Finally, consolations can be deceptive strategies from the devil to lure us away from what really matters in our interior disposition, and that is to be faithful to God even and especially when we do not feel, see, hear, or receive any sort of signs and sweetness from Him. 

St. Margaret of Cortona explains periods of spiritual desolation well: “In times of desolation, God conceals himself from us so that we can discover for ourselves what we are without him.” A painful truth, to be sure, but one that is a stark and sobering reminder that we need God. This kind of desperate dependence on God can only occur when we learn detachment.

Deprivation may be a psychological frame of mind, but desolation happens without any indication of its onset. God permits a soul who has grown, to a certain extent, to enter into this mystical darkness in order to purify it. Therefore, we can learn to live with or without material wealth (the concept of deprivation) and also with or without God’s consolations (the concept of desolation), yet still choose fidelity and perseverance—both aspects of the virtue of fortitude—to endure to the end of our earthly days.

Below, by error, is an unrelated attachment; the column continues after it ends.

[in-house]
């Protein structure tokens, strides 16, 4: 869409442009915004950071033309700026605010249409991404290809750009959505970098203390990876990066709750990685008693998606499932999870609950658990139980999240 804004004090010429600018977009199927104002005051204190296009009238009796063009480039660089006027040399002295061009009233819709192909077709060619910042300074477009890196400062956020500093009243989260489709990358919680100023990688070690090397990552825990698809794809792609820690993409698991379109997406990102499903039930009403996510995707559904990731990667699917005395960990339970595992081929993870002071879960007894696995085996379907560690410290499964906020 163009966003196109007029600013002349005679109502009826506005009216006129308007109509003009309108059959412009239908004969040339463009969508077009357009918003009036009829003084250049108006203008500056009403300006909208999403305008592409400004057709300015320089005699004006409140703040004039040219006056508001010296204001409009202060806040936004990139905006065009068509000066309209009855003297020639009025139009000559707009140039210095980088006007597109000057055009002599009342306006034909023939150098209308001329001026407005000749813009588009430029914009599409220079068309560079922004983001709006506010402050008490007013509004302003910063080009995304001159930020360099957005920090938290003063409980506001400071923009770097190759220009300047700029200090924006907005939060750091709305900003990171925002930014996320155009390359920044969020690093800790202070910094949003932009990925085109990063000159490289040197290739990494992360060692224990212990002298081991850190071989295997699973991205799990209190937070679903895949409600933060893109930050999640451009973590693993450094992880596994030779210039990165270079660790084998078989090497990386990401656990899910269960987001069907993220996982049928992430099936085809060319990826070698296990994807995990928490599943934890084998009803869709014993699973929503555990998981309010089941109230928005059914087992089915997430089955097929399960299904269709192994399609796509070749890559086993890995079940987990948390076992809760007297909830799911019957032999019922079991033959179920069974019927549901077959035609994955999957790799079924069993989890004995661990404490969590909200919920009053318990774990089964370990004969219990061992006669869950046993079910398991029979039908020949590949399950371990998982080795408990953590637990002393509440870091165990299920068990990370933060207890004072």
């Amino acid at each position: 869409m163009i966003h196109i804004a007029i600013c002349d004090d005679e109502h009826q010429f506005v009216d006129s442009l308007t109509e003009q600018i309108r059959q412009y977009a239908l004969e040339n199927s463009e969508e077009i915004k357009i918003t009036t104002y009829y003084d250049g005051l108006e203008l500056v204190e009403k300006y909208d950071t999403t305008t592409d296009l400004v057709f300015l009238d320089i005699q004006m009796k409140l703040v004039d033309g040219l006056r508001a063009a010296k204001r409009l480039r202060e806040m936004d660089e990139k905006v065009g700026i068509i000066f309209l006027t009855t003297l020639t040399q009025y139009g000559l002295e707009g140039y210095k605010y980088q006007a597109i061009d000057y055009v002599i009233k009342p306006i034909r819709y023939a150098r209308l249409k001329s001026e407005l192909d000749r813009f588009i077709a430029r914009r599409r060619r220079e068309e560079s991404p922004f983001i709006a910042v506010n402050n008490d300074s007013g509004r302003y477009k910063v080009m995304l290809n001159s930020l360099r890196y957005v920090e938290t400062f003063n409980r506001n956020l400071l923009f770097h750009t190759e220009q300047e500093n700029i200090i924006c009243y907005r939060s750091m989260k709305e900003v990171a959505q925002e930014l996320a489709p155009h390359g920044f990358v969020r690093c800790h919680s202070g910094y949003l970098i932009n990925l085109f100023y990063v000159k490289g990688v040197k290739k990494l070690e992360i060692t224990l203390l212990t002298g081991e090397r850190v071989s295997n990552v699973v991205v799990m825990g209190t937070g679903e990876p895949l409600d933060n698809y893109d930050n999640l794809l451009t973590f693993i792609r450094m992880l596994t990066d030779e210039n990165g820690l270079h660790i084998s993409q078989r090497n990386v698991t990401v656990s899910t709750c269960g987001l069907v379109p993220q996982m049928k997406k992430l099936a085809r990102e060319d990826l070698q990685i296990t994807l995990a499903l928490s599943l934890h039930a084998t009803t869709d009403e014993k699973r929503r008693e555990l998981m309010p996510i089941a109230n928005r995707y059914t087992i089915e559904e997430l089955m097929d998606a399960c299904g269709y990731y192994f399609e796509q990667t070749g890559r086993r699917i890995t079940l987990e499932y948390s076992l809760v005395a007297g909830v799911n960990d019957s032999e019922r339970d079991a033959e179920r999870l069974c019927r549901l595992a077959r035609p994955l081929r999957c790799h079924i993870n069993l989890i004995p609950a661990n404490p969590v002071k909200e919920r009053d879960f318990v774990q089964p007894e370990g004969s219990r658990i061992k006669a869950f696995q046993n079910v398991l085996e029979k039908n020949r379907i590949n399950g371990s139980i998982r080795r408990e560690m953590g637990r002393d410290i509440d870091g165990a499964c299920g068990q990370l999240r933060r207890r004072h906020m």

Photo by Dimitri Kolpakov on Unsplash

By

Jeannie Ewing is a Catholic spirituality writer who writes about the moving through grief, the value of redemptive suffering, and how to wait for God’s timing fruitfully. Her books include Navigating Deep Waters, From Grief to Grace , A Sea Without A Shore For Those Who Grieve, and Waiting with Purpose. She is a frequent guest on Catholic radio and contributes to several online and print Catholic periodicals. Jeannie, her husband, and their three daughters (plus one baby boy) live in northern Indiana. For more information, please visit her website jeannieewing.com.  Follow Jeannie on social media:  Facebook | LinkedIn |Instagram